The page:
With the cost of tuition rising as rapidly as ever, higher education is becoming less and less accessible to even the most meritorious scholars. To combat this, some B.A. of Interpreting students at Gallaudet have turned to professional work within the field prior to graduation. The faculty of the Department of Interpreting (DOI), however, highly discourage student involvement in the profession… at least for the time being.
Just as any other profession, there is a wide array of knowledge one must learn before fully delving into the interpreting career. From ethical tenants to billing procedures and proper technique, there are surely many aspects of the job that call for proper education. “We don’t want students to start working until they are ready,” explains Dr. Valerie Dively, former Department chair and current interpreting professor.
Some students argue that interpreting is a career of practice, and that these lessons can be learned with a more hands-on approach. Third-year B.A. of Interpreting (BAI) student Abdiel Davila-Cruz agrees that students should not accept high-stakes assignments such as government meetings, mental health appointments, and legal situations, as they are not appropriate platforms for practice. He argues, however, that “students from this program should be allowed to work as long as they are advanced enough to understand their limits.” He goes on to explain: “Low-risk assignments such as small informal gatherings or basic-level classes are an excellent arena for honing one’s skills.”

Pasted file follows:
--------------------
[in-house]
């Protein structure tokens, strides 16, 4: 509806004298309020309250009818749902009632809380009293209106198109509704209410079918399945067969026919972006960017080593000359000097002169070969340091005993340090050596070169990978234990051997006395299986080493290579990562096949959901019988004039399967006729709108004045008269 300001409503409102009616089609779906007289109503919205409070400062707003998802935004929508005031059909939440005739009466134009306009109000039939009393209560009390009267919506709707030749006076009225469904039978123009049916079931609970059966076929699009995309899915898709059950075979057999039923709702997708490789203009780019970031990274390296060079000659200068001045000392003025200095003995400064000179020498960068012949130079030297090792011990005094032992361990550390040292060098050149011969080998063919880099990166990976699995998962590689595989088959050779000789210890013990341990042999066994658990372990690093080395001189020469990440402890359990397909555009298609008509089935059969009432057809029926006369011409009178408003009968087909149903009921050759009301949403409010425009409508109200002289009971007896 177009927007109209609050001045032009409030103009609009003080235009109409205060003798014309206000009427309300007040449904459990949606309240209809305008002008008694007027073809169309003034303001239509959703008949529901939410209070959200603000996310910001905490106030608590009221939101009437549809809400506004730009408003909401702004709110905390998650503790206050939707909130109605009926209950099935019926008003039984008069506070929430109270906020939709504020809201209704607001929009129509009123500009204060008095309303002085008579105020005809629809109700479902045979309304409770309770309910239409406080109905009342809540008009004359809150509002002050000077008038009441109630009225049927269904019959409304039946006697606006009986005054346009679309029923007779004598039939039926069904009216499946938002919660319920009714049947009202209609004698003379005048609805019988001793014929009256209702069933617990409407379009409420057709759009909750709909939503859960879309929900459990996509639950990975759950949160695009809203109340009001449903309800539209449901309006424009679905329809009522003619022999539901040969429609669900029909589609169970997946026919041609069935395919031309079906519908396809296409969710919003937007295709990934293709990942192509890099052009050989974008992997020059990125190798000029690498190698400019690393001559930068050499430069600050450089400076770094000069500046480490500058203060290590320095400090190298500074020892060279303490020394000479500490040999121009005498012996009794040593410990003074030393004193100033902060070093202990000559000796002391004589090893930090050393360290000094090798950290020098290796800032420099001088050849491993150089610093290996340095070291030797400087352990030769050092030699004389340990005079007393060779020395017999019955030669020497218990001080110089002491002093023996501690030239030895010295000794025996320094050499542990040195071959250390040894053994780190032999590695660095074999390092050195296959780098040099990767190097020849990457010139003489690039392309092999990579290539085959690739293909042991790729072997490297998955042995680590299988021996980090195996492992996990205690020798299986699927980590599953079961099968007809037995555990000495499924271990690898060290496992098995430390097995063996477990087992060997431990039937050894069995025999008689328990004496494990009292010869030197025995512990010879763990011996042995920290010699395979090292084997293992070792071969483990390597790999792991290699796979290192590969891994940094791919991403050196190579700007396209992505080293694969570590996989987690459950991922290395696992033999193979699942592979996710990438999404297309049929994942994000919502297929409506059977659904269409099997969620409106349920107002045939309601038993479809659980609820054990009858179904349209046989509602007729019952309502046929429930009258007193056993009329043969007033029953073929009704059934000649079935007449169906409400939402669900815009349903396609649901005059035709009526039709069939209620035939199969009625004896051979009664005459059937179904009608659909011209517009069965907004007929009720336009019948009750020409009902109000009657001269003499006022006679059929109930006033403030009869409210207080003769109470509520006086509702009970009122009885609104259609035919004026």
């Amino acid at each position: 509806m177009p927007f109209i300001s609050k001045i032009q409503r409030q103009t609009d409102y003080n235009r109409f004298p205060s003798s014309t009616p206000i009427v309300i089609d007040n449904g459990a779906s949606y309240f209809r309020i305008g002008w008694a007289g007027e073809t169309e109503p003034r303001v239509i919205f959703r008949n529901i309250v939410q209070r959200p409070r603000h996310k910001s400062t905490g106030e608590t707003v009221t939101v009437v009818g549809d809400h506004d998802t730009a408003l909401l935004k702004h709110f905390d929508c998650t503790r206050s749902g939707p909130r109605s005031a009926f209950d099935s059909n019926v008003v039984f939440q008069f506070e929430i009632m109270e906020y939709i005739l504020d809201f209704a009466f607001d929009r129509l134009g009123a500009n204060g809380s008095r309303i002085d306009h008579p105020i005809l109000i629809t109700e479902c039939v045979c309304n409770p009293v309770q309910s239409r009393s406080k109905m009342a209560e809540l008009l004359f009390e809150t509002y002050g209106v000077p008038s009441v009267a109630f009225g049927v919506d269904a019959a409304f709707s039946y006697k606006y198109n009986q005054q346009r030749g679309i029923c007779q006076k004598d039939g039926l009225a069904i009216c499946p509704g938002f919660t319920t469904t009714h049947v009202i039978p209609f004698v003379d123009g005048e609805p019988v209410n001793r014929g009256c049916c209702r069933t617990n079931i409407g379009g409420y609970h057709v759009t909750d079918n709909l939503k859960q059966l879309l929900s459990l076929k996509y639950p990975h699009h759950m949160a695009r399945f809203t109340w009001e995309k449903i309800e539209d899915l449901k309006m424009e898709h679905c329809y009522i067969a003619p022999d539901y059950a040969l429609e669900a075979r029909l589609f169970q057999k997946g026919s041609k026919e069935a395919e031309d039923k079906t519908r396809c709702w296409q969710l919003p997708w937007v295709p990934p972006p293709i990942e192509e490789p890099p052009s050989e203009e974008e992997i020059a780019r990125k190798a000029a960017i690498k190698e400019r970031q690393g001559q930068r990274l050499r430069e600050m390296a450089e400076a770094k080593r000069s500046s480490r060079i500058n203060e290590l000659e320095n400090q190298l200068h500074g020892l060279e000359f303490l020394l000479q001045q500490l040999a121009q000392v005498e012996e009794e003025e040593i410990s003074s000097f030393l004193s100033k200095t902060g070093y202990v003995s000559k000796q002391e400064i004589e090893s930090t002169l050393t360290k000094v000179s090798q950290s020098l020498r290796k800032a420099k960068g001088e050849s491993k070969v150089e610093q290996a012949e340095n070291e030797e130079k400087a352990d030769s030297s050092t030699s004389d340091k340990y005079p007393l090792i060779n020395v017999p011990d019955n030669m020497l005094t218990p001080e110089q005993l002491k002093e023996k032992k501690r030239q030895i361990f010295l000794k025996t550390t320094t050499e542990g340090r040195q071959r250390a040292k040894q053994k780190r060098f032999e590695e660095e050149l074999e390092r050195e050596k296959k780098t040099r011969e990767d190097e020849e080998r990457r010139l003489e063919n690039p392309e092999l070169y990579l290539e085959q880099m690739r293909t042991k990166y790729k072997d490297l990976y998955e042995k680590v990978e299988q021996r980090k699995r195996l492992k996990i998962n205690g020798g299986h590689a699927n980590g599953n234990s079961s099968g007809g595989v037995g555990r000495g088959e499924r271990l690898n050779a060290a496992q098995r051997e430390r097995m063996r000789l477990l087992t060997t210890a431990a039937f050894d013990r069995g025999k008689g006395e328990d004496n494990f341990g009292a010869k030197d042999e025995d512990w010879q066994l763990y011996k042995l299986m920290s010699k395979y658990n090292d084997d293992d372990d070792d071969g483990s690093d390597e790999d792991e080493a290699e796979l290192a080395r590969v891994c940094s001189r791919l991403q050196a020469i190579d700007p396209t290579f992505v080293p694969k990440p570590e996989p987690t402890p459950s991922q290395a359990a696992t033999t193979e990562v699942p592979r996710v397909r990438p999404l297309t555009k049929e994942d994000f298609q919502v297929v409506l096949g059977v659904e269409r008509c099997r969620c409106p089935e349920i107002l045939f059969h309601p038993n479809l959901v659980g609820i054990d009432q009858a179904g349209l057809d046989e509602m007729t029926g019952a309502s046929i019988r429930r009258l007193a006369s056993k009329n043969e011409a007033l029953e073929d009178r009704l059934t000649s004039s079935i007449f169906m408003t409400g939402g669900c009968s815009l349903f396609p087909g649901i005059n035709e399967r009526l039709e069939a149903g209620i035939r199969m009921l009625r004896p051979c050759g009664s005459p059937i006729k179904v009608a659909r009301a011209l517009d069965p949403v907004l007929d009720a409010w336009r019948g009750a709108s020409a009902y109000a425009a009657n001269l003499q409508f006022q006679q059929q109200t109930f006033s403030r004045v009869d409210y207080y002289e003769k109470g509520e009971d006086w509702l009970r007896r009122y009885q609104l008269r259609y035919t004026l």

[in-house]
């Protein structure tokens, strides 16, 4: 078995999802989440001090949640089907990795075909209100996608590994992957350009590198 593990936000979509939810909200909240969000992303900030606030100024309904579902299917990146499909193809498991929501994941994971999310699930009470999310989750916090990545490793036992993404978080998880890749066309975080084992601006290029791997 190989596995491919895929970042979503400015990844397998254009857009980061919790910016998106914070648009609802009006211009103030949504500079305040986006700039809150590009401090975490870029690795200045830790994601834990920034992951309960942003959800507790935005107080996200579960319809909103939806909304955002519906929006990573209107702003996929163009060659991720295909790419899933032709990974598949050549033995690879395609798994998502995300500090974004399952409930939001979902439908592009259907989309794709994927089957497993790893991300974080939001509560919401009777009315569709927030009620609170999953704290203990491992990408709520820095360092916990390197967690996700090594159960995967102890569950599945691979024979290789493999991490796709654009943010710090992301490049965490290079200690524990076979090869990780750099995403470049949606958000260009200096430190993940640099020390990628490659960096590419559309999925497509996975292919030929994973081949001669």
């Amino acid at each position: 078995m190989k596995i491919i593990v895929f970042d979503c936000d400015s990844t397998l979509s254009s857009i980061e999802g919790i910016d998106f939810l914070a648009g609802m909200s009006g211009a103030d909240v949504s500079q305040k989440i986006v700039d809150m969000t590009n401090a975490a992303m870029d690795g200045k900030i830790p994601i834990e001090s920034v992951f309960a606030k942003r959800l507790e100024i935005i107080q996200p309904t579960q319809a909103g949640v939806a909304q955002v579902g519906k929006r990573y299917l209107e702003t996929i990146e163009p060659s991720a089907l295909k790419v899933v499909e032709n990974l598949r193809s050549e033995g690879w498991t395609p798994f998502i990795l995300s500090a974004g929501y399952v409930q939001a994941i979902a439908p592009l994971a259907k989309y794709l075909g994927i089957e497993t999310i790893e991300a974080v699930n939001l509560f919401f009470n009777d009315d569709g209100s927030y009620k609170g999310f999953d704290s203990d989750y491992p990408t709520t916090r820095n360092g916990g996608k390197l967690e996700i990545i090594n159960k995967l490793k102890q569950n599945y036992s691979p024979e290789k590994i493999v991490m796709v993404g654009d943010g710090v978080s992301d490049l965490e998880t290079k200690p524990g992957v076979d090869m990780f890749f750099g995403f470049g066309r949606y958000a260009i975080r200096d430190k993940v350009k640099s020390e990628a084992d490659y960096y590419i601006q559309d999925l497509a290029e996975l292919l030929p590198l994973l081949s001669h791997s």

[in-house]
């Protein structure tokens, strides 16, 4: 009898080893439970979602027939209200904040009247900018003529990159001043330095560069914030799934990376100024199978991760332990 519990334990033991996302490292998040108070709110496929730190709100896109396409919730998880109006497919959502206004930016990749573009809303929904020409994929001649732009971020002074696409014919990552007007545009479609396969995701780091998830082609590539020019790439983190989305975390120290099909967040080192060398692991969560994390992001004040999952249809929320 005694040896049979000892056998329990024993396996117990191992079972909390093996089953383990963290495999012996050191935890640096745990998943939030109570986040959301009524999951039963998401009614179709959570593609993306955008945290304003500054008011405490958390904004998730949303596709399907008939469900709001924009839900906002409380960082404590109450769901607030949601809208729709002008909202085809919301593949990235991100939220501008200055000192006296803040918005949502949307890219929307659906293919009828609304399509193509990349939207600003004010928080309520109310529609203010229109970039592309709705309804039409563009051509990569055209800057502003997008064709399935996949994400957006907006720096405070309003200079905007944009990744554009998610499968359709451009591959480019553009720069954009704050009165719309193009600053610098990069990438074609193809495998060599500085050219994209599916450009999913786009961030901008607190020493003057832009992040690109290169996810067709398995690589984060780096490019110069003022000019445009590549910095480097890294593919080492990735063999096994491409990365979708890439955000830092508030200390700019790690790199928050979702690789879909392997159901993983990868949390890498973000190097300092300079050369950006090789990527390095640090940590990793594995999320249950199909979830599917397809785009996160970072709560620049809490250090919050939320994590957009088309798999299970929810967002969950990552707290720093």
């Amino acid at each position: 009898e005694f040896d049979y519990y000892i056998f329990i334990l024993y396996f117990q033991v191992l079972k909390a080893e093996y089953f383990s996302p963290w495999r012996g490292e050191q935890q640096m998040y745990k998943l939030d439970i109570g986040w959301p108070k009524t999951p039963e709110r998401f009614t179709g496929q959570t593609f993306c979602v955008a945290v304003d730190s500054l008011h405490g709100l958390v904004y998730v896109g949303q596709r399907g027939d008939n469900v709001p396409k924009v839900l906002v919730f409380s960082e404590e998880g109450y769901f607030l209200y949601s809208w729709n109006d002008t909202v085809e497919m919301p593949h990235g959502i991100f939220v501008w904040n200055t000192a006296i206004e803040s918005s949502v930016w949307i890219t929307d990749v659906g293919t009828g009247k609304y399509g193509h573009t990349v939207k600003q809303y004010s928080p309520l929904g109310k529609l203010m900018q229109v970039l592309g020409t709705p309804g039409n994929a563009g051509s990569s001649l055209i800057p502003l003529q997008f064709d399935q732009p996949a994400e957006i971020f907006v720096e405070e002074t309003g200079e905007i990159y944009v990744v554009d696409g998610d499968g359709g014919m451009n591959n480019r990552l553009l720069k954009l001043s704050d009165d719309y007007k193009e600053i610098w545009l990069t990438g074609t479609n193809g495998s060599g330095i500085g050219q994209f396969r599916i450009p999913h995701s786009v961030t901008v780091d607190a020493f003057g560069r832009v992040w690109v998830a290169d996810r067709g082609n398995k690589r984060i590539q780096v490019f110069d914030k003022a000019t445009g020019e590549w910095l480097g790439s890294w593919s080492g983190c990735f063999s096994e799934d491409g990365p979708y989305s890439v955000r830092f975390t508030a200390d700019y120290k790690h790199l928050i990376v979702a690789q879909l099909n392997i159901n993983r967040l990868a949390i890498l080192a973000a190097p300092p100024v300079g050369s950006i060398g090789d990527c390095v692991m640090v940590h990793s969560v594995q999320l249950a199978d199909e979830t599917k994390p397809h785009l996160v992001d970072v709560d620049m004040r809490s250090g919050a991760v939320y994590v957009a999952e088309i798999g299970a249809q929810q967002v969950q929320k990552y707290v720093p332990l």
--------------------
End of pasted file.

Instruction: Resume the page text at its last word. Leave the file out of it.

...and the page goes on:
The fear is the propensity of novice interpreters to overestimate their respective abilities and experience levels. They may be far less prudent in the assignments they accept. It is the responsibility of the interpreter to understand the ins and outs of our field before attempting to work in it. If beginners bite off more than they can chew, it will be apparent and their clients will notice. Because the Deaf community is relatively small in size, word of mouth is very much capable of make or breaking one’s interpreting career. Ultimately, if ill-prepared students choose to start working before they are ready and give provide underwhelming services throughout their debut year, it will likely make it difficult for themselves in the long run.
On the same token, however, there are some exceptions to this standard. There are a handful of students who have worked extensively prior to enrolling at Gallaudet. There are students who have raw skills with respect to the task of interpreting. As these students are learning about the theories processes involved in the job, some argue, they should be proactively applying the knowledge to the practice, rather than putting it in the back of their minds to hopefully one day emerge from their distant memories.
All that being said, the DOI faculty at Gallaudet who are hesitant to encourage students to work as interpreters while still enrolled in the BAI program have concerns that are not entirely unfounded. Those on both sides of the issue, however, share one common goal: to provide the world with better, smarter, more qualified interpreters.